But I can't say that aloud; I can't tell anyone that I have been waiting for this all my life and that being chosen to wait is the reason I can. If I were able I'd say it. Say make me, remake me. You are free to do it and I am free to let you because look, look. Look where your hands are. Now.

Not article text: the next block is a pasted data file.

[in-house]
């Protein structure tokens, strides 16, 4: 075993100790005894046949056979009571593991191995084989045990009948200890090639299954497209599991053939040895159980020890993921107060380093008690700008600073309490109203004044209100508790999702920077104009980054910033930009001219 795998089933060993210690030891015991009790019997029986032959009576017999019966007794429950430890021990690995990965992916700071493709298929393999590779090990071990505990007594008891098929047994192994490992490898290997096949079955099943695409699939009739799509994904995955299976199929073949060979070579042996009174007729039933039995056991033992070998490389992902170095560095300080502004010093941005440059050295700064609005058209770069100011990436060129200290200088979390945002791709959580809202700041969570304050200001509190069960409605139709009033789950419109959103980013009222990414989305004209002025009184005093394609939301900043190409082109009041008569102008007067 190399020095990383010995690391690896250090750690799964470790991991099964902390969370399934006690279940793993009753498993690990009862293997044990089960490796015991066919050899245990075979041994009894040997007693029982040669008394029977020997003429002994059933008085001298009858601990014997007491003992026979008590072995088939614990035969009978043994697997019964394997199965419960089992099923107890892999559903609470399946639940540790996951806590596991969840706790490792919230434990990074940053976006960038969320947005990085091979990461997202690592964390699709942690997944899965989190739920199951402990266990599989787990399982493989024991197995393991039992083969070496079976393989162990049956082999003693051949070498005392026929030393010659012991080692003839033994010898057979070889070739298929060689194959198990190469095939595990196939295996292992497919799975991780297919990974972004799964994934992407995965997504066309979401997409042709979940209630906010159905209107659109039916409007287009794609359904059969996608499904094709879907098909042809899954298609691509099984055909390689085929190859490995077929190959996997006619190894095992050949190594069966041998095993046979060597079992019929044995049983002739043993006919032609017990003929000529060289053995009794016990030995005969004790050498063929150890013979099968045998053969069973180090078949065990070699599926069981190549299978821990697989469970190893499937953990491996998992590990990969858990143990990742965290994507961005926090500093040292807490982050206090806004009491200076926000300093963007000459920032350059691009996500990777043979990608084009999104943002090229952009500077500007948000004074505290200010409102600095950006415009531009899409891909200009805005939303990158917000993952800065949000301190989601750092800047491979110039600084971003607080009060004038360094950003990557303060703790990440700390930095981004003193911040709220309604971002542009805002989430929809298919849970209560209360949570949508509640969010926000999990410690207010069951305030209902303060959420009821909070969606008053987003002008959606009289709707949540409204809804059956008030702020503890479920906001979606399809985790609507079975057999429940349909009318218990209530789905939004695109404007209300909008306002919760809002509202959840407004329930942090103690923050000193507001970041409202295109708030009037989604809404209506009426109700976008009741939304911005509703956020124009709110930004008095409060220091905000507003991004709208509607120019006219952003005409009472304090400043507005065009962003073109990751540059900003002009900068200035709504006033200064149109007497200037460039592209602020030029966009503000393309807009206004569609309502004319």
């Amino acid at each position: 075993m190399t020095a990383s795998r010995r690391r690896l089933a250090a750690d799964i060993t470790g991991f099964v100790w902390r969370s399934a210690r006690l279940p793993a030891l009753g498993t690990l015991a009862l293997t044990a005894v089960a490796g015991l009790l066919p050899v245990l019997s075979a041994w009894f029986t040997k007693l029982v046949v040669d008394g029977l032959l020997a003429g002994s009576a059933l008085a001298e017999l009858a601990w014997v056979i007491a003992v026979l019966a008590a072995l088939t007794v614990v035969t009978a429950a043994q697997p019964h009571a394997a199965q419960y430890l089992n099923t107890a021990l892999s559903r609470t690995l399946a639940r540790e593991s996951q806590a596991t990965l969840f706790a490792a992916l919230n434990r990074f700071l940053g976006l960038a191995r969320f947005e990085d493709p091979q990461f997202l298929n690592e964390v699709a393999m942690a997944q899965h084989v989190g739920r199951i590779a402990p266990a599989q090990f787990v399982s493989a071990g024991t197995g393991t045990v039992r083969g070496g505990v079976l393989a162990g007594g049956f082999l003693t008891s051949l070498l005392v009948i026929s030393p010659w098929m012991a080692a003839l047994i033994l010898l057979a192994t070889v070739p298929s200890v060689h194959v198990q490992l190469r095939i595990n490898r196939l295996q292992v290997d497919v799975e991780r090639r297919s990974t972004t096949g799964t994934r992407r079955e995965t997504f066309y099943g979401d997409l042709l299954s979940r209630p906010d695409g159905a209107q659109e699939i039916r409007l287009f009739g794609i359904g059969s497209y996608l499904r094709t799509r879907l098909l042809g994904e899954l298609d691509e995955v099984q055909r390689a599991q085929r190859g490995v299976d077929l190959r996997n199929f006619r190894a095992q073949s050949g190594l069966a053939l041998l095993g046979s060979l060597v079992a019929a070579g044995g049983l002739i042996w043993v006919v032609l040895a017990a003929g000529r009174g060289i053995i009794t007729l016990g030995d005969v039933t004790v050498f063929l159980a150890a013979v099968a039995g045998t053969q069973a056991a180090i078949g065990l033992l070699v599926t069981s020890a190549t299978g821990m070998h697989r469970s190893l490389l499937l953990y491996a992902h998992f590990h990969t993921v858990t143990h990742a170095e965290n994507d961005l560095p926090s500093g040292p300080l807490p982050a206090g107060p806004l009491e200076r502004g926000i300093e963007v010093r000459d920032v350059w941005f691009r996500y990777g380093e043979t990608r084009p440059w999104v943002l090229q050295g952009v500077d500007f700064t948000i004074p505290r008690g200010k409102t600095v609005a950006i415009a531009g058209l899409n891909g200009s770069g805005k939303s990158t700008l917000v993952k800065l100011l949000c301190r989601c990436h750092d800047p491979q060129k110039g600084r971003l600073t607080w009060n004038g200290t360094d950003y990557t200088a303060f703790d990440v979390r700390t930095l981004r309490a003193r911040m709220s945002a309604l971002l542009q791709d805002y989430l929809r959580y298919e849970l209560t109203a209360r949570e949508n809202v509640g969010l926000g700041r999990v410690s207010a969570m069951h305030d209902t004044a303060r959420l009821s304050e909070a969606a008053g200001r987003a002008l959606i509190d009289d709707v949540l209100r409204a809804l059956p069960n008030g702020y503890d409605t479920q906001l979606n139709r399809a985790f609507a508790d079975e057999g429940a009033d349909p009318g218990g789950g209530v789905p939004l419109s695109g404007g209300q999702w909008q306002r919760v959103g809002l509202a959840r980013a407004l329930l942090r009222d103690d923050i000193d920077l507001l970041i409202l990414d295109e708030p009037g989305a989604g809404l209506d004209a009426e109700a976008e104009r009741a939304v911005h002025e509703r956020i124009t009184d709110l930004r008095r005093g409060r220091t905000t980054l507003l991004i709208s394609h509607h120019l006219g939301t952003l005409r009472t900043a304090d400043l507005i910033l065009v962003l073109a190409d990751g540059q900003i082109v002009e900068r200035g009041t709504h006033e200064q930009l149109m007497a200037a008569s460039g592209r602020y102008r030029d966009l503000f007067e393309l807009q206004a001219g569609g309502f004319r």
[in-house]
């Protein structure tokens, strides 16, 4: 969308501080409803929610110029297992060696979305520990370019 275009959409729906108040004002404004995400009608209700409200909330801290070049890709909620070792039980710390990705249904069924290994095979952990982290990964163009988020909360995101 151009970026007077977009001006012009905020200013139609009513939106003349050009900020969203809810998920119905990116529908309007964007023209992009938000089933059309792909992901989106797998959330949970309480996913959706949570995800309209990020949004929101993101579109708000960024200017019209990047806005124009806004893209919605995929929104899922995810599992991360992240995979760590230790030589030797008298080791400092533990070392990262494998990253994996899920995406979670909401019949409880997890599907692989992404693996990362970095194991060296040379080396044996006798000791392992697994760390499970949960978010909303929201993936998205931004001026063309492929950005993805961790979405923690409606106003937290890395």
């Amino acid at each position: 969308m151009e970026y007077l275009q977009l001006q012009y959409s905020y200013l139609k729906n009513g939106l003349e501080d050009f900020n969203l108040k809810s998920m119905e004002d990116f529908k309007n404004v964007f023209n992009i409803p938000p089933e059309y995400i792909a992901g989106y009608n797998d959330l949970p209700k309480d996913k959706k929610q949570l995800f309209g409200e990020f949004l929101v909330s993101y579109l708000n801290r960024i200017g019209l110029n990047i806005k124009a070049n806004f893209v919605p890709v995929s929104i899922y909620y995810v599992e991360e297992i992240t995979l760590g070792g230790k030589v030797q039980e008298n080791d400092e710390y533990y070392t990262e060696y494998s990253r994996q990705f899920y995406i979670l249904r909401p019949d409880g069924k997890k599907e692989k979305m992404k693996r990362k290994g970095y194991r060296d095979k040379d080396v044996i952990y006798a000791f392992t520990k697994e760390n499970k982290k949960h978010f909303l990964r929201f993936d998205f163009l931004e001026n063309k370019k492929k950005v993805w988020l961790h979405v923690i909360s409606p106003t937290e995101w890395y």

The very last lines of the novel, this passage repositions the narrator as the central character by focusing our attention on her own mysterious identity. We are left to wonder "who is this speaking" rather than finishing the book with his or her mind riveted on the Violet-Joe-Dorcas saga. Interestingly, although the narrator claims that she can't admit her need to love and be loved she does precisely that, revealing her motives and inviting us to do something with her story. As the spirit of the novel, she asks to be made and remade, thereby insisting upon the malleability and improvisational quality of the histories contained in the novel. She confronts us directly and alerts us to the act of reading, an act that she sees as being active rather than passive. The story rests in our hands and is now as much ours as it is the narrator's. Drawing attention to the physical act of holding a book, Morrison closes any distance that remains between the text and her reader, suggesting that all of our stories are contiguous when art and life meet.